Four would-be ghost hunters are being sought to face their darkest fears and spend the evening in one of Nottingham’s most notorious haunted venues as part of a live experiment into the paranormal.
Watched by an audience via a live link-up to the Broadway Cinema, the team of amateur paranormal investigators will have their nerves tested to the limit as they conduct a range of tests to detect the presence of an unearthly spirit in the basement of Lee Rosy’s Tea Shop on Broad Street in the city.
Devised by the science performance company Thrill Laboratory in collaboration with Horizon Digital Economy Research at The University of Nottingham, The Experiment Live will use cutting-edge medical technology to monitor how the investigators react to their haunting experience.
The team will be guided through the experience by Thrill Laboratory’s Dr Brendan Dare. Dr Dare, the world’s first Thrill Engineer, said: “This is an incredible opportunity for people with an interest in the paranormal to explore the darkest most recesses of their minds and test the parameters of their beliefs.
“Successful applicants will be trained on the night and are promised an experience they won’t forget…without counselling.”
The pre-Halloween event takes place on Friday October 28 from 10pm to 11pm as part of the Broadway’s annual Mayhem Horror Festival.
An audience at the Broadway will watch live via CCTV cameras as the investigators enter the basement at Lee Rosy’s, which is said to be haunted by a mysterious ghost dubbed The Sobbing Boy. Staff and customers claim to have heard crying from behind the solid walls of the basement, puddles of water have appeared out of nowhere and cups have ‘jumped’ from tables.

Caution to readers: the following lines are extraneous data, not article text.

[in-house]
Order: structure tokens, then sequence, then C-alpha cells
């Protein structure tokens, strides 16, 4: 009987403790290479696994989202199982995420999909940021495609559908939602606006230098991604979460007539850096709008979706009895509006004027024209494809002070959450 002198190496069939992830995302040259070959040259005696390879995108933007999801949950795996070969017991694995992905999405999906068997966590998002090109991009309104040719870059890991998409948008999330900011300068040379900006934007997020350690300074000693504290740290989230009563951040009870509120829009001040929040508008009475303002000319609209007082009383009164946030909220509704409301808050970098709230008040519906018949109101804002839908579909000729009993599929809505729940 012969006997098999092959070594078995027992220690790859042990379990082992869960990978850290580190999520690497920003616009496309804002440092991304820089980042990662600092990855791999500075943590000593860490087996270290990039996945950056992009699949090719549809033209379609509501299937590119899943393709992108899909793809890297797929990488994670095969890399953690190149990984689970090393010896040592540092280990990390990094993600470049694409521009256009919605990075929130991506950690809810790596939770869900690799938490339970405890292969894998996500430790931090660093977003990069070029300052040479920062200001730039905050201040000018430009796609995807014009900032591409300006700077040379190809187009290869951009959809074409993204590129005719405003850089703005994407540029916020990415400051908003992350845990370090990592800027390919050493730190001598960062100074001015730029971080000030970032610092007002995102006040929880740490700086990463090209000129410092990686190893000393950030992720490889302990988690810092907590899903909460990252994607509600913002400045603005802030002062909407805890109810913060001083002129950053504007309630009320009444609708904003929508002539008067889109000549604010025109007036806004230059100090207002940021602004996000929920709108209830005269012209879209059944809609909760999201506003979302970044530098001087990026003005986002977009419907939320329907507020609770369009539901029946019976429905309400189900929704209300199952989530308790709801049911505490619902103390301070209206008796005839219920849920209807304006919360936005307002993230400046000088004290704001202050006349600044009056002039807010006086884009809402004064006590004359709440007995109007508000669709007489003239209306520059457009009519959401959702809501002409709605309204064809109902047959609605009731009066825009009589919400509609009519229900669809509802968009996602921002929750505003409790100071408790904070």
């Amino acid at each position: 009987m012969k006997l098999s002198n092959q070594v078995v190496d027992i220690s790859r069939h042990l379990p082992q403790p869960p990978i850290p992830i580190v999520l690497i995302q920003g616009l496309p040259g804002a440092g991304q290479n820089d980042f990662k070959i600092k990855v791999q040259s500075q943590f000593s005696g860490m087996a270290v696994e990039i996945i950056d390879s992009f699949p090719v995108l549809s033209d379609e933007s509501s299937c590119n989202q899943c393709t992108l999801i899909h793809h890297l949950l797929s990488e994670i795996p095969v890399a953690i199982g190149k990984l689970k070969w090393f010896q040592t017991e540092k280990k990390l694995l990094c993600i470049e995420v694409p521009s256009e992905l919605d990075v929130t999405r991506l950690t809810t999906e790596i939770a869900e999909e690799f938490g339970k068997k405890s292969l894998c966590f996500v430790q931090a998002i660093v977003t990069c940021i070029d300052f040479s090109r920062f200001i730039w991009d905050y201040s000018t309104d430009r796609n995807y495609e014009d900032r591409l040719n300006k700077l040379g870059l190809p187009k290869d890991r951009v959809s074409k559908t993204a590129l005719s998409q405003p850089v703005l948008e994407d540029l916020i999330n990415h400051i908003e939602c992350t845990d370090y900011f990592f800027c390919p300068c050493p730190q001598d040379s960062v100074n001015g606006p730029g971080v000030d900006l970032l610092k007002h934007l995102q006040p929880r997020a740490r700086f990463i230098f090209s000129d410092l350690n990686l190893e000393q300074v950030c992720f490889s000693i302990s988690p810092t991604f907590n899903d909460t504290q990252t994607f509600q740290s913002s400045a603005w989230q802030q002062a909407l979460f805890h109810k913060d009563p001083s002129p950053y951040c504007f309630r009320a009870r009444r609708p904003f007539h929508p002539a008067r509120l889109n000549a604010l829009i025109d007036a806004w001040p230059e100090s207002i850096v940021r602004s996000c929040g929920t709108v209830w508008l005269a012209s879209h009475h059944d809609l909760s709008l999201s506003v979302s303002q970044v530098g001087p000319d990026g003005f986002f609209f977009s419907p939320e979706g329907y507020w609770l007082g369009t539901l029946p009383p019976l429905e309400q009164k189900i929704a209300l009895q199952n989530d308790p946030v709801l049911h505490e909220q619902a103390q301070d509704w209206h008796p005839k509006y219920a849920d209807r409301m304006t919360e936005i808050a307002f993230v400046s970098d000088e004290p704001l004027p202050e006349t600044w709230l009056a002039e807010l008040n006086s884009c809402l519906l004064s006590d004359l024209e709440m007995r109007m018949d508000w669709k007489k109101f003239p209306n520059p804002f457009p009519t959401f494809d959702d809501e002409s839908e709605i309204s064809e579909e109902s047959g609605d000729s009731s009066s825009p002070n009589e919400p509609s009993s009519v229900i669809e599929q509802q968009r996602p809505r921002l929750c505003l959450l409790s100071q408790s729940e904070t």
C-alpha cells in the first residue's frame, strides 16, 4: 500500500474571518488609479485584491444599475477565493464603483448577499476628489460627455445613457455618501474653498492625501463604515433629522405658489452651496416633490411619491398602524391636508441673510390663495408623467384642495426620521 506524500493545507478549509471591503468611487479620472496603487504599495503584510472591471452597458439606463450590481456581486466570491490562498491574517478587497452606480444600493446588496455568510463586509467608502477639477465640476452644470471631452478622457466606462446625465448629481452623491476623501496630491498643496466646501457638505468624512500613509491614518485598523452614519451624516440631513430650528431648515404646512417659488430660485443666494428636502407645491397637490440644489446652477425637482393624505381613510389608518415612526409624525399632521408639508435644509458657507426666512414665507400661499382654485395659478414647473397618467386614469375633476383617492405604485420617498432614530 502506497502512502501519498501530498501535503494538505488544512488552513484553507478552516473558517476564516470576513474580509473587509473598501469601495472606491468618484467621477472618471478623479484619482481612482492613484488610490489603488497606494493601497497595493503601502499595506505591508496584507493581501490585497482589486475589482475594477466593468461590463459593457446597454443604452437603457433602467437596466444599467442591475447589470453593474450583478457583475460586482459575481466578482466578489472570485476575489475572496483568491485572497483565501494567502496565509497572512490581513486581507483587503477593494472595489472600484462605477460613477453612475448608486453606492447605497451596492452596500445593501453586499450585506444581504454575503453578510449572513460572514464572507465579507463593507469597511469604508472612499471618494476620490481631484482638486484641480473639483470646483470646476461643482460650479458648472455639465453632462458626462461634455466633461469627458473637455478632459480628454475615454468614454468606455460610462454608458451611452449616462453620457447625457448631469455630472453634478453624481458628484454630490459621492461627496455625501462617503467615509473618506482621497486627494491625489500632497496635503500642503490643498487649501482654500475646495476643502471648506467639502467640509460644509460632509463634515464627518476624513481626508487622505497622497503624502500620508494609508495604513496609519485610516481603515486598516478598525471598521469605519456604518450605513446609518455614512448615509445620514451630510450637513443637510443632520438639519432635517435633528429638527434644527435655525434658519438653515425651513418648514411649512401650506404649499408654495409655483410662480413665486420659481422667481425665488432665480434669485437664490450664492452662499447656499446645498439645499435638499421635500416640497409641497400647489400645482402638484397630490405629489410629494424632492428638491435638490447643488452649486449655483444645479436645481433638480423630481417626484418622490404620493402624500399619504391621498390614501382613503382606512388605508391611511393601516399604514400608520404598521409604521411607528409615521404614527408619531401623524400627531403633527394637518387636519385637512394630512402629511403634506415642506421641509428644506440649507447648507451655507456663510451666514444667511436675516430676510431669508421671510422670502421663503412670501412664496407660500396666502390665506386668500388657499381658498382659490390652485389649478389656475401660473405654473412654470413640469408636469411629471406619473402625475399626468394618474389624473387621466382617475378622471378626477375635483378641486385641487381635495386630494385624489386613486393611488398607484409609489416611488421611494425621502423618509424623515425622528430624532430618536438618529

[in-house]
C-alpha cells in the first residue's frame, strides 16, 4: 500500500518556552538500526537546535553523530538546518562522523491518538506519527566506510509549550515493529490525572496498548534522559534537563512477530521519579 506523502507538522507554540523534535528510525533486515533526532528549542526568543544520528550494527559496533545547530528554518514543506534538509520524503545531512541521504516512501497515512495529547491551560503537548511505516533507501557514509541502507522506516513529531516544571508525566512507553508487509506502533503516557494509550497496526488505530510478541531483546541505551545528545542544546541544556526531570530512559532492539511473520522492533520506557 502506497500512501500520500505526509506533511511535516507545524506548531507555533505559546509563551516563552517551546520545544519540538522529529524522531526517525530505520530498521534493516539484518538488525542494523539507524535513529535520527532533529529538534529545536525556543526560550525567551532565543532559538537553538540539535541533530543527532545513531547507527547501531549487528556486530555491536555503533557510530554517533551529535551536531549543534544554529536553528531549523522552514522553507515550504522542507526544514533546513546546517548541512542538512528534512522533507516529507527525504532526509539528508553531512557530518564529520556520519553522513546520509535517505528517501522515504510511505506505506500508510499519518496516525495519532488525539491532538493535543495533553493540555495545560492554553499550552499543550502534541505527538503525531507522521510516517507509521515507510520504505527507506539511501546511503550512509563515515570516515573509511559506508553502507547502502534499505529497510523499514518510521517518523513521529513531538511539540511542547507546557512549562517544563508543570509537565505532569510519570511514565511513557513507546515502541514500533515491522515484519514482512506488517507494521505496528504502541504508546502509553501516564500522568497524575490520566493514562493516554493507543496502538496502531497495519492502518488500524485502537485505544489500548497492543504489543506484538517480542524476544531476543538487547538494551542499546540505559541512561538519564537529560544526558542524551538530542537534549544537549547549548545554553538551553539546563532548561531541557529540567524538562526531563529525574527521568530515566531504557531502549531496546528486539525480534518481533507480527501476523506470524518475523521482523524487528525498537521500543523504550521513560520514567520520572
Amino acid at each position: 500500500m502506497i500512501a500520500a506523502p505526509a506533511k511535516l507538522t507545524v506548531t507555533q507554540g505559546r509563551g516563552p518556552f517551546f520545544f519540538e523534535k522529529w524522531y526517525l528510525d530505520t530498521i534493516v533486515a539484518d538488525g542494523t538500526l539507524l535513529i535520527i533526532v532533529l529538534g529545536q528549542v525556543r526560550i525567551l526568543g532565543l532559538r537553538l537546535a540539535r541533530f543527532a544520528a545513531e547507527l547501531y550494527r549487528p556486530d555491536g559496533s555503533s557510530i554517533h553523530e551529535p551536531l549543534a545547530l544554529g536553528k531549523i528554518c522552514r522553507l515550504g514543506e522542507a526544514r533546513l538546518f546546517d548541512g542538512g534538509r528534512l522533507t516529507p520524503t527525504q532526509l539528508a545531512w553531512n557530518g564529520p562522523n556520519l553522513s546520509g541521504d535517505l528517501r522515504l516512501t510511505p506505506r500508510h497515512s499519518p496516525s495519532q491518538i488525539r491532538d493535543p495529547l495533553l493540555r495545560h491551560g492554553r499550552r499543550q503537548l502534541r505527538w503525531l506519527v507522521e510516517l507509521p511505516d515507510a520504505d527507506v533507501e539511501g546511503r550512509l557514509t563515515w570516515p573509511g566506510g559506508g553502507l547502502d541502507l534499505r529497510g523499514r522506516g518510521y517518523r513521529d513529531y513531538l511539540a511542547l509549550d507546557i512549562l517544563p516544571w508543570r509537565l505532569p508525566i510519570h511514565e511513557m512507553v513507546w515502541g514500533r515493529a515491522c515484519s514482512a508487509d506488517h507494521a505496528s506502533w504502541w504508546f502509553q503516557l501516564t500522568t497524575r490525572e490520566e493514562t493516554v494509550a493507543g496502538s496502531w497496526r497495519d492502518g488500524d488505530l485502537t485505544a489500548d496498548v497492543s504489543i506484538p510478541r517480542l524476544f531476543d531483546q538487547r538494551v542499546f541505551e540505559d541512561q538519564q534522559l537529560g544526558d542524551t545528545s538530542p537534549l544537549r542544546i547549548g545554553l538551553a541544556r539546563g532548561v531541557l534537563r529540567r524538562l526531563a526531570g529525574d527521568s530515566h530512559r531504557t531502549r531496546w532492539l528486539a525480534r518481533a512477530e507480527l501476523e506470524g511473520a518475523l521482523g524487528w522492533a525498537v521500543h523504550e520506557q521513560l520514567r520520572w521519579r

The team will be hooked up to a range of biosensors monitoring their heart rate, respiration and sweat levels and will be asked to perform a series of tests including using psychokinesis to encourage spirits to physically move a ball, measuring changes in temperature and electrical activity and conducting a séance.
Back in the cinema, the audience will be able to watch events as they unfold, while seeing the results feeding through from the biosensors through a series of on-screen graphics.
Many of the technologies used for the experiment have been developed in collaboration with scientists at the University’s Horizon Digital Economy Research, including the biosensors, live link-up and the graphics used for the cinematic experience.
Dr Dare added: “We have obviously planned a series of tasks for our investigators but other than that it is an experiment and the results are unpredictable. Who knows what will happen?”
Intrepid ghost hunters can apply to be part of the team of investigators by completing an application form at http://tiny.cc/TheExperiment Tickets to be part of the audience on the night of The Experiment are free but must be pre-booked through the Broadway.
The event is part of the Broadway’s annual Halloween event, the Mayhem Horror Film Festival, which this year runs from Thursday October 27 to Monday October 31. Other highlights will include a screening of the 2011 British thriller The Awakening with special guests, director and writer Nick Murphy and writer Stephen Volk; a Halloween fancy dress party; a quiz night on the horror genre; and a free evening of chilling ghost stories.
More information on The Experiment and other events as part of the Mayhem Horror Film Festival, and how to get tickets is available from the Broadway on 0115 952 6611 or at www.broadway.org.uk
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